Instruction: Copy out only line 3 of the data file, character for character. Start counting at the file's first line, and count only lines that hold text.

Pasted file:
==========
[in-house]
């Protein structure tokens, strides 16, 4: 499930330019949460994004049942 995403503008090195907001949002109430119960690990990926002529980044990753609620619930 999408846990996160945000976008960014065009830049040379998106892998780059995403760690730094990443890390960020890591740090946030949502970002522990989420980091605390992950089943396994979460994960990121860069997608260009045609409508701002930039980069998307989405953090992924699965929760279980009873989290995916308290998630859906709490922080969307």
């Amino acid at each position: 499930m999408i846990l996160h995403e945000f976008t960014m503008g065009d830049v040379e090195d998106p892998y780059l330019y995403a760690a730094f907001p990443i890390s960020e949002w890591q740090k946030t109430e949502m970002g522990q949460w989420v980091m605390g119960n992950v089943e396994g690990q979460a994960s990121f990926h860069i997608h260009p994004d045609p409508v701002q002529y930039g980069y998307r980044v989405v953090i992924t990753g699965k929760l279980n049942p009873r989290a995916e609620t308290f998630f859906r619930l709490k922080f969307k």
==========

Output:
């Amino acid at each position: 499930m999408i846990l996160h995403e945000f976008t960014m503008g065009d830049v040379e090195d998106p892998y780059l330019y995403a760690a730094f907001p990443i890390s960020e949002w890591q740090k946030t109430e949502m970002g522990q949460w989420v980091m605390g119960n992950v089943e396994g690990q979460a994960s990121f990926h860069i997608h260009p994004d045609p409508v701002q002529y930039g980069y998307r980044v989405v953090i992924t990753g699965k929760l279980n049942p009873r989290a995916e609620t308290f998630f859906r619930l709490k922080f969307k």